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The Twelve Days of Christmas — Weekly Christian ed lesson

When I was young, my favorite Christmas carol was “The Twelve Days of Christmas.” I remember having a great sense of satisfaction when I finally mastered the lyrics. I was even more excited when I learned that the song reflected a real tradition. Christmas wasn’t just one day out of the year! It was a period of twelve days extending from December 25 through Epiphany. This doesn’t mean twelve days of presents, goodies, and time off of school; however, it is a time to celebrate and lean into what it means to have God among us. In this lesson, children will explore ways they can reflect on and experience the gift of Jesus’ birth.

Begin your time with the children by asking them to share what Christmas means to them. What do they love about Christmas? What makes Christmas a special day? Encourage them to share any and all ideas, even if they aren’t related to Jesus’ birth. Note that there are many aspects of Christmas that we love. We may even wish they would last more than one day.

Share with the children that our celebration of Christmas as the day Jesus was born actually extends 12 days. From December 25 until Epiphany, we consider ourselves “in” Christmas.

Over time different cultures and Christian denominations have set aside particular days between Christmas and Epiphany to acknowledge and honor various Biblical figures and religious leaders.

Together with the children, explore one of these resources about the 12 days of Christmas. If you’re working with young children, you may want to summarize the information on these websites, as they may be challenging for them to read:

The 12 Days of Christmas: The Origins and History — This website gives a written account of the history of the twelve days of Christmas. It lists the religious feasts and celebrations various cultures and denominations have ascribed to each day.

The Days Between Christmas and Epiphany — Scroll down to “The Days Between Christmas and Epiphany” on this entry from the World Atlas. It offers a good explanation for why Christians set aside these 12 days to celebrate Christmas as well as provides a list of religious feasts and celebrations from around the world.

After reading about the twelve days of Christmas, ask the children to wonder about the traditions that have developed around particular days. Which do they celebrate or wish they celebrated? How might particular celebrations be meaningful to the people participating in them?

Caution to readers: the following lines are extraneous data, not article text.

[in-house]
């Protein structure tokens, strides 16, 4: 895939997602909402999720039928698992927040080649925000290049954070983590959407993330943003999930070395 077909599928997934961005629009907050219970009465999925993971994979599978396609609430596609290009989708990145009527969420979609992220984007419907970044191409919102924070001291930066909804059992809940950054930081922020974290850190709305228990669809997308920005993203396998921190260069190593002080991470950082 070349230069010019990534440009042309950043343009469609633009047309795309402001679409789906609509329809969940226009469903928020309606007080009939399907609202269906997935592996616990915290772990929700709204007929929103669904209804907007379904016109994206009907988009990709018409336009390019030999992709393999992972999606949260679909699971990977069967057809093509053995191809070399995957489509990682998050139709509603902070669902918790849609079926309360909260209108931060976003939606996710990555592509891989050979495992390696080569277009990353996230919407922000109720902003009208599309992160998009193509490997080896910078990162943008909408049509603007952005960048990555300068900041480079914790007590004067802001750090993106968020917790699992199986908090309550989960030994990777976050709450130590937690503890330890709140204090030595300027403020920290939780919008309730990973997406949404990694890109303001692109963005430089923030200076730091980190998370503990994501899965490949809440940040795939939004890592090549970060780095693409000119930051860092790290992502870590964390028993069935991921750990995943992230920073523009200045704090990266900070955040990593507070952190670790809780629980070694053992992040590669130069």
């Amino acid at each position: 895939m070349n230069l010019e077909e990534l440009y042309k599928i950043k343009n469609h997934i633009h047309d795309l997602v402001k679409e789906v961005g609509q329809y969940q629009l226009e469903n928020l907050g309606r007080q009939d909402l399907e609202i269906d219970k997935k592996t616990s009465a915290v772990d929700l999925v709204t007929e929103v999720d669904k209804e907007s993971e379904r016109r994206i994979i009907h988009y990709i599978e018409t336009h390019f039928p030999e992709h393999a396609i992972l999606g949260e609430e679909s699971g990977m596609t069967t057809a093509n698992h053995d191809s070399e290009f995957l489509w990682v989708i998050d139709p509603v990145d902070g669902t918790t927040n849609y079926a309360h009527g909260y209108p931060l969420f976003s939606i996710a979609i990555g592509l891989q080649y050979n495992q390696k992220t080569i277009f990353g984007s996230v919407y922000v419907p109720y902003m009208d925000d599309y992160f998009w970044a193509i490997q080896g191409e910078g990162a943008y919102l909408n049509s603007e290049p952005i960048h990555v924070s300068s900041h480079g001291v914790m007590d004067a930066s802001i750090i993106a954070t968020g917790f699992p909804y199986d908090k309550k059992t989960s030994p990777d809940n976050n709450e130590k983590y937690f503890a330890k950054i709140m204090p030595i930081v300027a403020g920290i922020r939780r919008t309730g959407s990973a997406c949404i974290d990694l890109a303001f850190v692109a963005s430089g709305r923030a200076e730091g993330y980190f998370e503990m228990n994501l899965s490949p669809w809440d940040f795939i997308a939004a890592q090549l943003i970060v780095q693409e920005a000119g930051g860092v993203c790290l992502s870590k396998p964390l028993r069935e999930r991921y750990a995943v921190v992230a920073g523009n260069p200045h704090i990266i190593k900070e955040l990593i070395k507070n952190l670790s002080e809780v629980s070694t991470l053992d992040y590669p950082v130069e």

Conclude your time together by creating a 12 days of Christmas calendar. Note that during Advent, we often have a calendar of activities or devotions we engage in to prepare ourselves for Jesus’ birth on Christmas day. We can continue to celebrate this glorious event through the 12 days between Christmas and Epiphany by developing activities or prayers that will guide us through this period.

Print out one or more copies of this twelve days of Christmas calendar: twelve_days_christmas_calendar_outlook.

Together with the children, brainstorm a list of possible activities, prayers, or readings that celebrate Jesus’ birth. These may be opportunities to learn about or reflect on what it means to have God among us in Jesus. They may be actions that reflect Jesus’ ministry on earth. They may even be events or activities that are a part of the traditions the children learned about as they read one of the websites on the twelve days of Christmas.

After creating this list, select eleven that can become part of your 12 Days of Christmas calendar. (NOTE: Christmas is the first of the 12 days and they have already celebrated this holiday.) Then, assign them to the twelve days on the calendar you printed out. Make sure each child has a copy of the calendar with its corresponding activities. Encourage them to try out each of the activities with their families.

 

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